More Ridiculous Washington Rhetoric: They Came In Private Jets
I am racking my brain to remember which congressman first asked the question Wednesday about the travel method the heads of the Big Three used to get to Washington for the hearings on an infusion of government money.
What I do remember after that is the drooling that I sensed around the beltway as well as the media, because they now had their new tag line, the new "it's not about Wall Street but about Main Street" to use incessantly for the TV cameras, blogs and the press. Why The Private Jets.
What are some of the quotes from the hearings:
- It’s almost like seeing a guy show up at the soup kitchen in high hat and tuxedo - Gary Ackerman of New York
- There's a delicious irony in seeing private luxury jets flying into Washington, D.C., and people coming off of them with tin cups in their hands... Gary Ackerman
- "Couldn't you have downgraded to first class or something, or jet-pooled or something to get here?" Gary Ackerman
- “I don’t know how I go back to my constituents and say, ‘The auto industry has changed,’ if they own private jets which are not only expensive to own but expensive to operate and expensive to fly here rather than to have flown commercial.” - Brad Sherman of California
- "I'm not an opponent of private flights by any means, but the fact that you flew in on your own private jet at tens of thousands itself dollars of cost just for you to make your way to Washington is a bit arrogant before you ask the taxpayers for money." - Patrick T. McHenry of North Carolina
Note: GM CEO Rick Wagoner and Ford CEO Alan Mulally are required by their companies to fly by private aircraft for security reasons, according to company documents filed with the U.S. Securities and Exchange Commission. -TradingMarkets.com
I will tell you the real irony here
Couple of things. The first is the continued sanctimony of the politicians who preside over one of worst economy's we have seen in decades, chastising the auto execs for their use of private jets. How many of these politicians travel in commercial jets, and how many, with dollars in the economy at a premium are prudent with the "peoples money" in day to day operations, campaign spending etc.. I would like to see congress questioned about their waste and contribution to the problems that are now costing over $1 Trillion with a T.
Anyway, the second point is that there is no doubt that in a public relations analysis, the auto executives should have seen that flying in a corporate jet while asking for help (I said help and not some of the other phrases being tossed around for what they are doing). They also should have had some of the answers to some of the questions that were asked that one might have assumed were going to be asked. We also don't know if this relatively small amount of money will actually help in more that the very short term, or if a pre-packaged Chapter 11 might not be the more prudent way to go.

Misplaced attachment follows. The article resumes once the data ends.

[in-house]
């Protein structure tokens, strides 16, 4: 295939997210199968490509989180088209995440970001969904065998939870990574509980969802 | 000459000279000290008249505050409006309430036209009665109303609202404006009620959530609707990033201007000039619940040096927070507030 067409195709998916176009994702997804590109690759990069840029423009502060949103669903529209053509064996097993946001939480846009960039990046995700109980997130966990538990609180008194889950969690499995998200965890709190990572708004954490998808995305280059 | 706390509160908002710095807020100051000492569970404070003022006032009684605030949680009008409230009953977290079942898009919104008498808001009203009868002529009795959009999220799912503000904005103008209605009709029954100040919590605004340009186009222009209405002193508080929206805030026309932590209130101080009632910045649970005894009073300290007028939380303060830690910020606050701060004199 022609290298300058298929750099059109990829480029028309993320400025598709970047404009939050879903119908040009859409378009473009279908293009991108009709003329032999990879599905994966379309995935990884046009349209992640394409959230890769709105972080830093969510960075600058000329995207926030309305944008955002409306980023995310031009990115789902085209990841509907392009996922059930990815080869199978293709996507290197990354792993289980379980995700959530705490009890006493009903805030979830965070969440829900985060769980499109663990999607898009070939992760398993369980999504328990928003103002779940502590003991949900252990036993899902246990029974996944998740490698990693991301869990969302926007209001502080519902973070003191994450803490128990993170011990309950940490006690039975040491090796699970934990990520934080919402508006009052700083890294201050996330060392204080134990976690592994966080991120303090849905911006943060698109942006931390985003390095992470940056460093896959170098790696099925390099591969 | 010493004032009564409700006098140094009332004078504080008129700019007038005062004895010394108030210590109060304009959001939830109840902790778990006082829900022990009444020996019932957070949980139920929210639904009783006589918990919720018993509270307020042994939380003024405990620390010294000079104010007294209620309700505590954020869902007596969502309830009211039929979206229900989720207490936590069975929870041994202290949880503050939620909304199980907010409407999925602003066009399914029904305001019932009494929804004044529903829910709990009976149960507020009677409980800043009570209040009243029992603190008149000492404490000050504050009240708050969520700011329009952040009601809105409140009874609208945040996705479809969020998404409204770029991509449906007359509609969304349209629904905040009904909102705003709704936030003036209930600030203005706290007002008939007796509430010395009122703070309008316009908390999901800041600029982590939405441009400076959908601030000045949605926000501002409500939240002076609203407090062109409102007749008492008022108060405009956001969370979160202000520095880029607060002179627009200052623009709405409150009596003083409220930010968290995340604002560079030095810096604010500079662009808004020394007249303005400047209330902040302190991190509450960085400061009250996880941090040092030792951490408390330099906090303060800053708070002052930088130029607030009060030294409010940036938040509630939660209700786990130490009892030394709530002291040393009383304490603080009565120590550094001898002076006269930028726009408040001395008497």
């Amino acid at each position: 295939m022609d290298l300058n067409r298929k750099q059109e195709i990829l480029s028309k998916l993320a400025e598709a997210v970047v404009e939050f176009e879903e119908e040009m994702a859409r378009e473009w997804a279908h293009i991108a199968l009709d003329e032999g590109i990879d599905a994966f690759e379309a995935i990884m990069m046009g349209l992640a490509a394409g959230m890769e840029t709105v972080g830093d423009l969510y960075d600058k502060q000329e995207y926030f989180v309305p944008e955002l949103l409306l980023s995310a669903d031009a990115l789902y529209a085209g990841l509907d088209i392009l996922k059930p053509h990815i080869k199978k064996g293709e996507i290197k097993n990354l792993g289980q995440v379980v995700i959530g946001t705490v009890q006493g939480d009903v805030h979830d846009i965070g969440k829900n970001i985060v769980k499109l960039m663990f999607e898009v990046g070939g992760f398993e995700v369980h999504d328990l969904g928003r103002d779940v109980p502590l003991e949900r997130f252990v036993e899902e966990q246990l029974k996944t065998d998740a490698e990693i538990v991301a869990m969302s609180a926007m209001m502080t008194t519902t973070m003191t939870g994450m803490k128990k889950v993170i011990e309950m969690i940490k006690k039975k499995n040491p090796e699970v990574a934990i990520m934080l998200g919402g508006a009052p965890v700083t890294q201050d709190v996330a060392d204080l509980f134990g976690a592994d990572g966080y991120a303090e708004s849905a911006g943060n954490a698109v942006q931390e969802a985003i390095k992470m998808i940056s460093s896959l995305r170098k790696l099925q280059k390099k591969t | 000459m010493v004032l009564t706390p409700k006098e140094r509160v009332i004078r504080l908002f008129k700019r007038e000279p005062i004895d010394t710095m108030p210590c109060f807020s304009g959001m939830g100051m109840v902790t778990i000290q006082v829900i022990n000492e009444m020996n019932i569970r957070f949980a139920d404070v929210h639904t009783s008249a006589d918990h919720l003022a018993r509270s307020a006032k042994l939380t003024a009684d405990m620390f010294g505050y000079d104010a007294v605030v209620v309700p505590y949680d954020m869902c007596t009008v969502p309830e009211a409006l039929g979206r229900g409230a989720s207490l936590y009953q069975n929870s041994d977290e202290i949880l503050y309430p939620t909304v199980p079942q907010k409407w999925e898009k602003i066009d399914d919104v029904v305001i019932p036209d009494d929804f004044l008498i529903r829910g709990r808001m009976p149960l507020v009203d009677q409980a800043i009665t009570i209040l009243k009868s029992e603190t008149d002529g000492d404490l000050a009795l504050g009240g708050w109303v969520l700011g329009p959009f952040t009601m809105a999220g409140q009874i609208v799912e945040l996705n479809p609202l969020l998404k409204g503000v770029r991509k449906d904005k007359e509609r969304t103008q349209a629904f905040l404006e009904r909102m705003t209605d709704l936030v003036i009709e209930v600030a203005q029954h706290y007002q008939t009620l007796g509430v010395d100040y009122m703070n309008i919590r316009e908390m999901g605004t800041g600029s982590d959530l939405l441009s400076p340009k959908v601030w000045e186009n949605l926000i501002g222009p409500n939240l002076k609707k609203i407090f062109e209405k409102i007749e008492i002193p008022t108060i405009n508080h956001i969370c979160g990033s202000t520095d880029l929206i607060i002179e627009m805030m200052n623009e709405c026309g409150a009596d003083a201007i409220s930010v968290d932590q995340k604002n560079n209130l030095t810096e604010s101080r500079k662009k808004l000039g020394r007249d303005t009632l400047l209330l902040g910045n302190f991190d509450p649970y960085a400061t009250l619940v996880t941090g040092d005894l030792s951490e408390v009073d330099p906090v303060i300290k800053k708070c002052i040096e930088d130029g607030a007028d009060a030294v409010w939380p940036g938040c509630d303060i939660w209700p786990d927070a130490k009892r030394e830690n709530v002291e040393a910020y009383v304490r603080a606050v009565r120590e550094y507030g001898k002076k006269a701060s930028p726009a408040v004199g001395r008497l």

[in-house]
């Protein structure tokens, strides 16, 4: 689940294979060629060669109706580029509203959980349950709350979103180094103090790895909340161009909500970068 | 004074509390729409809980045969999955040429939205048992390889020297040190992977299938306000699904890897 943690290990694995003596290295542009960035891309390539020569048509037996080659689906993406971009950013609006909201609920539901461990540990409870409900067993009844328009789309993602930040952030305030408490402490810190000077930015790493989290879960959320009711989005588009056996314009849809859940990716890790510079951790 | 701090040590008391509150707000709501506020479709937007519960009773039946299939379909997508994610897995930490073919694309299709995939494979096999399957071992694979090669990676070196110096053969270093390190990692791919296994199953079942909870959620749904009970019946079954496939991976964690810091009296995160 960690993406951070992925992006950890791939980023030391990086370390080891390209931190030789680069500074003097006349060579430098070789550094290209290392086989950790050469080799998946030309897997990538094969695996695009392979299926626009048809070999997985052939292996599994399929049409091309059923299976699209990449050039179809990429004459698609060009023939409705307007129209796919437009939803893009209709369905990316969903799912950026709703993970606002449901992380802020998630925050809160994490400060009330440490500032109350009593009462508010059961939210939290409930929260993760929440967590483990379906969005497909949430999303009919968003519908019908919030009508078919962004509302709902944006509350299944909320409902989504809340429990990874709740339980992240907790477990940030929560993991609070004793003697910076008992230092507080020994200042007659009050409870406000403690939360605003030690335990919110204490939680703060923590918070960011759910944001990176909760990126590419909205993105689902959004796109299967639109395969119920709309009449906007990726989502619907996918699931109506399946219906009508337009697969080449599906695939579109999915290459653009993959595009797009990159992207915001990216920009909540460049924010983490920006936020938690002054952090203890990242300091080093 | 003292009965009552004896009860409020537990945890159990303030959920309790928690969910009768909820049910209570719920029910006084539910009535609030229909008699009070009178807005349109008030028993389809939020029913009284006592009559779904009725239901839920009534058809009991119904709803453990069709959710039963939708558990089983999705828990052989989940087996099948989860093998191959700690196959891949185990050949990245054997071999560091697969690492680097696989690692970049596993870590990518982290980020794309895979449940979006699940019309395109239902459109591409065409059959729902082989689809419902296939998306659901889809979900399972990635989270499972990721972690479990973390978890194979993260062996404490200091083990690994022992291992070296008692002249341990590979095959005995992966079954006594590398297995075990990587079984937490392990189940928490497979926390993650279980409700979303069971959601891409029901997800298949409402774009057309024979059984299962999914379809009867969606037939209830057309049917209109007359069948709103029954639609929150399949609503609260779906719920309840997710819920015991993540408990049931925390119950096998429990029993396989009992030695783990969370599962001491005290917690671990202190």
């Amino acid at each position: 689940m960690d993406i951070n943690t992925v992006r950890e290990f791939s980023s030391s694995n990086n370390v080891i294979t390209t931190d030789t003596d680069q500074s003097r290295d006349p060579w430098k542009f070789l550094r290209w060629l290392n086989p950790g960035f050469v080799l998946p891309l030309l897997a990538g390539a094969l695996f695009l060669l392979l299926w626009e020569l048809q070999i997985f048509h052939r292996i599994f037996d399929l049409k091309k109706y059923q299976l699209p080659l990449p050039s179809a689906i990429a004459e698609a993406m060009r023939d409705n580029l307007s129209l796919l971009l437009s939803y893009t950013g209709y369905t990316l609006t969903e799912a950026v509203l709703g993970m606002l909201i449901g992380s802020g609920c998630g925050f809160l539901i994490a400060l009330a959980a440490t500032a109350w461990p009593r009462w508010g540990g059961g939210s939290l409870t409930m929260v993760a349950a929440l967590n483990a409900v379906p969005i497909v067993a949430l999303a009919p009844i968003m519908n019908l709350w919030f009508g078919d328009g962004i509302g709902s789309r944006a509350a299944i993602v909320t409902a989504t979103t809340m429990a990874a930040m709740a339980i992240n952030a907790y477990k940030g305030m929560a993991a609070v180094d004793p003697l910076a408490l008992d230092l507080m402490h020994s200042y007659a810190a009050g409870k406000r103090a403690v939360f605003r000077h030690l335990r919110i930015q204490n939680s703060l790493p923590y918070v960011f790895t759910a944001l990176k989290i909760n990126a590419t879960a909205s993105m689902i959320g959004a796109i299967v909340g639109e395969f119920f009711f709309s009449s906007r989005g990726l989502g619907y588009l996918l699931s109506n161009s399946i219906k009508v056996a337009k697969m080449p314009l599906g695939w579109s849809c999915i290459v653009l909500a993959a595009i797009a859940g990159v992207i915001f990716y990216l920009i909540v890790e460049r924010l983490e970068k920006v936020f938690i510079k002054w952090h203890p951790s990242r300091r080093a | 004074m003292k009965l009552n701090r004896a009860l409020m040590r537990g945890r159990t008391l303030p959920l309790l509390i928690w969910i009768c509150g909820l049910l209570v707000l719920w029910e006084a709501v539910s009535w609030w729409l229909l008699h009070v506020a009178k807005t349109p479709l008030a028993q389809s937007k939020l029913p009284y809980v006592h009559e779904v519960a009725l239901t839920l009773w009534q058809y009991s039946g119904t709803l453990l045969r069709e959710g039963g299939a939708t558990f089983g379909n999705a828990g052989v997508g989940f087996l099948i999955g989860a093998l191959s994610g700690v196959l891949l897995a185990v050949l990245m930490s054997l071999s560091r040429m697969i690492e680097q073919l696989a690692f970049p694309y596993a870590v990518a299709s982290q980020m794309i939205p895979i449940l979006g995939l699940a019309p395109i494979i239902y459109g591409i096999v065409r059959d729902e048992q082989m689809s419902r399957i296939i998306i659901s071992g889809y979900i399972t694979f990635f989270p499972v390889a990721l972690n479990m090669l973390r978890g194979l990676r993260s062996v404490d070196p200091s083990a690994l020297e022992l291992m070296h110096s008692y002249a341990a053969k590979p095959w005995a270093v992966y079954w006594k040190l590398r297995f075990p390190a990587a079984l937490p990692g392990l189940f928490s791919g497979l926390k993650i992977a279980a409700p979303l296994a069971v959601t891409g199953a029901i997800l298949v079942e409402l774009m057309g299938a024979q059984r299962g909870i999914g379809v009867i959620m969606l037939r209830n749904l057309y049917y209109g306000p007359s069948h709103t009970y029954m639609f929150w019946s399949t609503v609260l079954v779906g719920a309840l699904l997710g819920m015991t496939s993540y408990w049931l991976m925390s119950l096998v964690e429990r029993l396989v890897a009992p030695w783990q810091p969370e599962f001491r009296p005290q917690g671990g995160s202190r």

What I do know is that to sit at the podium and condemn an entire industry due to the PR failures of the leaders of that industry is asinine. To evoke the phrase of: how am I going to explain a bailout to my constituents back home, is yet another case of politicians not thinking of the greater good of the country, not making whatever tough decisions they NEED to make, but merely watching the polls back home and maintaining a partisan stance so that in 2 or 6 years depending on where they serve they will be in position to win their seat back.
If they have to postpone their Thanksgiving recess, or something really drastic such as curtailing campaigning, so be it. For once, try and actually do the job that we sent you to Washington to do.
10:10 AM Thursday: Stocks continue to slide with the financials getting taken to the woodshed. Citigroup is about to go to a 4 handle, Goldman is 49 and change, Bank America is plowing toward 10 and General Electric is stunningly in the 12's. I sit, I watch and I can't believe.
The two year Treasury is through a 1% yield, the 3-month is .01% and the ten year 3.15%. I think the term "flight to quality" doesn't even begin to describe it.
5:00 PM Thursday: Yet another horrible close with the S&P down 54 and the NASDQ down 70. All kinds of technical levels were breached to the downside, which brings in the real potential of another leg down Friday and Monday. The VIX closed at 81, and the financials, led by the banks and insurance company's portend something frightening. You need a magnifying glass to see Treasury yields.
Any vote on a auto industry cash infusion is also on the back burner.
It's Time To Go Back To The 70's and 80's and Hit The Two Martini Lunch Again